Leading an international and virtual team creates many unique challenges.  It’s important to spend time, face to face, in their environment, country and culture to develop understanding and relationships. In my last role at Ultrashape, I had half of my management team in the U.S. and half in Israel.  The cultural differences were vast.  We spent lots of time team building and developing a respect for each other’s roles, expertise and culture so that we could better function virtually which we had to do because of the geography and time differences.

  1. What were some important leadership lessons for you early in your career?

The first lesson was the first time I assembled an extremely high performance team. I made the assumption that these high performing individuals would function well as a team and this was not the case.  Luckily, through the use an executive coach, we were able to turn this around. The CEO has to take full responsibility for building an effective team.  The second was very simple but extremely hard for me to do.  I had to learn to be quiet and listen.  In my career, I have been very passionate about my opinions about issues and solutions to problems however, as CEO, your subordinates don’t hear opinions, they hear decisions.  I have worked very hard to be quiet and let the other ideas around the table surface.

  1. Did you have a mentor early in your career?  If so, what was it about that person that impacted you in the biggest way?

My mentor was the person who was the CEO whom I ultimately replaced.  The most impactful thing I learned from him was how to manage, set up and drive sales across the globe, from South America to the Middle East.

  1. How do you hire? What questions do you ask? 

Every time I make a hire, I am looking for a successor.   I look for the smartest, most talented and most experienced people I can find, more so than myself in their particular areas of expertise.  But aside from skills and experience, it’s critically important to assess team fit.  If someone is a fantastic individual performer but not a good team fit, then that’s a deal killer for me. I assess this by putting candidates into difficult, real life team scenarios and asking them how they would approach the situation.  I will dig deep into their answers. This approach will usually reveal their style and fit. 

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The Leadership Lattice presents: Rob Meilen – Communicate Relentlessly


The Leadership Lattice – a Leadership Interview Series presents: Rob Meilen, Chief Information Officer


This interview was conducted and summarized by Ann Spoor, Founder of Executive Lattice, in Denver Colorado. 

  1. What’s your approach to leadership?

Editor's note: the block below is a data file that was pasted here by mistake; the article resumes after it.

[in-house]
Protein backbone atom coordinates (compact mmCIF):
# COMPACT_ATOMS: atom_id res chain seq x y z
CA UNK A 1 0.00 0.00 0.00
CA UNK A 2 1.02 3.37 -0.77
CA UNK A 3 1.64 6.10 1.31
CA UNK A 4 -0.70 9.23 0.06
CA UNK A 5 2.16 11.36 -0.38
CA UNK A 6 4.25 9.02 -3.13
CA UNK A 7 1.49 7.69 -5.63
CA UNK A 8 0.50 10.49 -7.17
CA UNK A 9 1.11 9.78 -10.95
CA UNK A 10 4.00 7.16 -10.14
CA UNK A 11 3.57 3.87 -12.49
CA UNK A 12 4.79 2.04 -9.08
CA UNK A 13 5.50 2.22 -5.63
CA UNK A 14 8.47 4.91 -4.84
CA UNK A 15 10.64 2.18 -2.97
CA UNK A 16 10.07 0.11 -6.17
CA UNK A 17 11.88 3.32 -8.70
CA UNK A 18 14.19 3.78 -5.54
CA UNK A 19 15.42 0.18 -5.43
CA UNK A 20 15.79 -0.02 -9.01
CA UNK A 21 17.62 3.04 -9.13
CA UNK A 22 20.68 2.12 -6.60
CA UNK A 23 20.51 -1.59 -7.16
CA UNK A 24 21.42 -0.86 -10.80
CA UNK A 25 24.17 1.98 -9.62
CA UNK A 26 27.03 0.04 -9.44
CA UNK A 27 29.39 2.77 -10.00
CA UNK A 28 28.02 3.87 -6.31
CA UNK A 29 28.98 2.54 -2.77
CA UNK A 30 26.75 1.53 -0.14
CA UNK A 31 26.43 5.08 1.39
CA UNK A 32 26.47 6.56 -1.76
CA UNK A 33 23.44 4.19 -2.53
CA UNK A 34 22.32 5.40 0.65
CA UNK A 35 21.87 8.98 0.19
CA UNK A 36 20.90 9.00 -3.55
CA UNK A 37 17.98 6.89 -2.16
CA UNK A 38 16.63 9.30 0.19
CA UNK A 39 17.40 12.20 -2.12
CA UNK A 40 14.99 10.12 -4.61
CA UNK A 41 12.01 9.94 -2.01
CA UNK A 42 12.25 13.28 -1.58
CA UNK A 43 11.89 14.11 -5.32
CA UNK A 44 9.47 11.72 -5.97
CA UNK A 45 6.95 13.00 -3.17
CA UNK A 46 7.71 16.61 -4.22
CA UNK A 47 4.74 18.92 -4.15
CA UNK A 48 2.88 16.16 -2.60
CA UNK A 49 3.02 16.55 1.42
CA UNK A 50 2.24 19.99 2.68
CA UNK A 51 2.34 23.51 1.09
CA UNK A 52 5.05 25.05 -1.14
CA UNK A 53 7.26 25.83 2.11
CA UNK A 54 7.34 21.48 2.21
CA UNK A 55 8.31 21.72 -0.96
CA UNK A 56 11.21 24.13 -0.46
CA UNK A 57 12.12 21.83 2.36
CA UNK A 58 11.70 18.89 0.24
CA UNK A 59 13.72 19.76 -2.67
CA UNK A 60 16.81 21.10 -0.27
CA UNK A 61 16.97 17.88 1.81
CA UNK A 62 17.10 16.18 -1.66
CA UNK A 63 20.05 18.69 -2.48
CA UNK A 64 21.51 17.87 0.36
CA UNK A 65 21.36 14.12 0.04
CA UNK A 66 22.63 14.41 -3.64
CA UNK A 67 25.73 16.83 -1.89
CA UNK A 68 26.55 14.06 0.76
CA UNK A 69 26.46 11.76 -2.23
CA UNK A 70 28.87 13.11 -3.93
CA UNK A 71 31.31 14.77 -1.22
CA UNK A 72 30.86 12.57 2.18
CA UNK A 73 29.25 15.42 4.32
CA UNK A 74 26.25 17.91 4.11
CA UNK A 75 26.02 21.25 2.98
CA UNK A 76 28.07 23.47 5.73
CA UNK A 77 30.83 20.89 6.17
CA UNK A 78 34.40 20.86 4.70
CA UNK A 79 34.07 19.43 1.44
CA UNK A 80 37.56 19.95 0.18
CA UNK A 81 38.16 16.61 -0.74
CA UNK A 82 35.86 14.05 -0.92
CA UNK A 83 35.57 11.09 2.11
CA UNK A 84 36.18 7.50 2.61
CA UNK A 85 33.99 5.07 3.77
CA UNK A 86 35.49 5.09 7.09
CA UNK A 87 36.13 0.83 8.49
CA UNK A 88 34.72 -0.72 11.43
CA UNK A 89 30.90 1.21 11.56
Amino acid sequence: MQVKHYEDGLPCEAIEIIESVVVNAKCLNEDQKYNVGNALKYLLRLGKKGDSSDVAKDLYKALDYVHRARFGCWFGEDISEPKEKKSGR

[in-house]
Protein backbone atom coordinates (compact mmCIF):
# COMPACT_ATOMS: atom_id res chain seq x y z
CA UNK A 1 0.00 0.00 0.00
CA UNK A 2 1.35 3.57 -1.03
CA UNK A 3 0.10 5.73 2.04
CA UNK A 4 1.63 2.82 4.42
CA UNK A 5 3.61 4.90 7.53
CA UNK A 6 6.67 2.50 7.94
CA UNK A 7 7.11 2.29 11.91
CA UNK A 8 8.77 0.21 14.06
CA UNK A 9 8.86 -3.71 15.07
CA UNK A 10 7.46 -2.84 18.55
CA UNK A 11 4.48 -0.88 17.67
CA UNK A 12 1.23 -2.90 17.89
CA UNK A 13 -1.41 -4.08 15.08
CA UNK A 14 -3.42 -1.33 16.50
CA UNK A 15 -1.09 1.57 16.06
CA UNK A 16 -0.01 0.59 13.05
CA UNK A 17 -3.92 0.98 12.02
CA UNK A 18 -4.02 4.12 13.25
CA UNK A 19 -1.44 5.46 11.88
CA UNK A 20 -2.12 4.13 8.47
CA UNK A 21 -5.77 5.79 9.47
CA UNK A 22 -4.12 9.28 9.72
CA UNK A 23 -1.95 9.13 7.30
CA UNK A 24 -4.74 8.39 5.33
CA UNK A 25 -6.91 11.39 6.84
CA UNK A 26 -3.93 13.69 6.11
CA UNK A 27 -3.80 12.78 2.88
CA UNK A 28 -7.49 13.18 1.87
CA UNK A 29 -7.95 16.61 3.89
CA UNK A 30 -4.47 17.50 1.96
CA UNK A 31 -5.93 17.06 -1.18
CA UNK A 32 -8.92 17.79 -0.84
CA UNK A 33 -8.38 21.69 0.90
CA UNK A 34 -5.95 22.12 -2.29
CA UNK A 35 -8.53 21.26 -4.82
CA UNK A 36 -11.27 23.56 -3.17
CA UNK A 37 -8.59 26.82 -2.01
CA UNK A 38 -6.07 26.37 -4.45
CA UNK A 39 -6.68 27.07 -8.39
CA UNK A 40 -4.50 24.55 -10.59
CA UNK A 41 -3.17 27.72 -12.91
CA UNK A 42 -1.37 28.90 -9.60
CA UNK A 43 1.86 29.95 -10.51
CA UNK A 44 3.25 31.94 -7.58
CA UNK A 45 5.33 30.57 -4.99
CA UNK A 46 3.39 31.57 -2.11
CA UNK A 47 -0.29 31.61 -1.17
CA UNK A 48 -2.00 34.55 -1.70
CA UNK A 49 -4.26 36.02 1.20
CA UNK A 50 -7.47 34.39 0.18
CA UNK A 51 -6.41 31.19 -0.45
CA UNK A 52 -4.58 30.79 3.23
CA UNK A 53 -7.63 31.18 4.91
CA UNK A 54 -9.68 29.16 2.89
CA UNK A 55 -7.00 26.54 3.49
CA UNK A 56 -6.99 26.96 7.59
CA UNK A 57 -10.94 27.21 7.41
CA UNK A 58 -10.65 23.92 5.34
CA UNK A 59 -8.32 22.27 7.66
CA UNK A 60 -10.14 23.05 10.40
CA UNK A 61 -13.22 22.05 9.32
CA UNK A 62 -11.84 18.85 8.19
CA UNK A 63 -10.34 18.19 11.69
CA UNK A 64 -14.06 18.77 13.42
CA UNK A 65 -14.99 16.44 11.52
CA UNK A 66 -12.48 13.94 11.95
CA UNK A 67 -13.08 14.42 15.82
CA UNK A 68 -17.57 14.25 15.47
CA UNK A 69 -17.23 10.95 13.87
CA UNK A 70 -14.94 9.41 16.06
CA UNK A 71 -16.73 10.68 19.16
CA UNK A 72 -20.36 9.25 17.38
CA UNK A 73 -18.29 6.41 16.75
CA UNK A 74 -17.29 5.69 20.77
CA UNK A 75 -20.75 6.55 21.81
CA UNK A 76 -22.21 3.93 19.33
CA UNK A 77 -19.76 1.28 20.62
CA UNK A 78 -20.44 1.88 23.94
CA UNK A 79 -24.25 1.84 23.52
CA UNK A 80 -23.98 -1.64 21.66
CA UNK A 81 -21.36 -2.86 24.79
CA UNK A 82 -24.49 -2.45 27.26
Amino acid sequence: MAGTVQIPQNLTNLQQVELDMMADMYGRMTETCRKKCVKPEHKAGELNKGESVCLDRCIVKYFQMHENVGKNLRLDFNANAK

I see the role of a leader in setting the vision for their organization and communicating relentlessly about it – what is it and why is it important.  People come to work for lots of different reasons but a key aspect is that they want to be part of something larger than themselves.  It’s the responsible of the leader to make that tangible.  Why should someone dedicate their efforts to the project, organization and company?  The leader has to make that case and make it regularly.

  1. What were some important leadership lessons for you early in your career?

Early in my career, I was working in consulting and got a lesson around dealing with ambiguity.  I had a great boss who at the right time took the time to plan and at other times just rolled up his sleeves, sat down and got working – sometimes you can plan and be thoughtful but at other he would sit down and get rolling, which brought energy and momentum to the team or project.  He could generate momentum and creativity even when there were unknowns.  As leaders, we need to create an atmosphere of momentum.  

  1. Did you have a mentor early in your career?  What was it about that person that impacted you in the biggest way?

Yes, at Ann Taylor I worked on an initiative which ran into trouble.  The Board of Directors brought in a consultant.  Steve had both broad and deep experience in leadership, retail and technology. The key thing I learned from him was around succeeding by connecting with others in the organization.  He was able to talk to all levels, across all functions.  He taught us the value of building relationships across boundaries, especially when it came to solving big problems.

  1. What have you been doing differently in this economy as a leader?

In the past, when the economy was strong, we could look at projects that had a single driver (cost saving for example).  In this economy, where capital is more constrained and we are operating with fewer resources, we have to look for opportunities that hit on several drivers: cost saving and revenue, process efficient and driving strategic growth initiatives.   These are harder to find but they do exist.

  1. How do you hire?

A key part of the hiring process is that I personally interview every finalist who will have supervisory responsibilities. I look not only for people who can win today but, can also consistently win in the future.  I look for people who can collaborate and help to grow their own teams.  Candidates have to be strong technically, functionally, interpersonally and managerially.  I look for the complete package.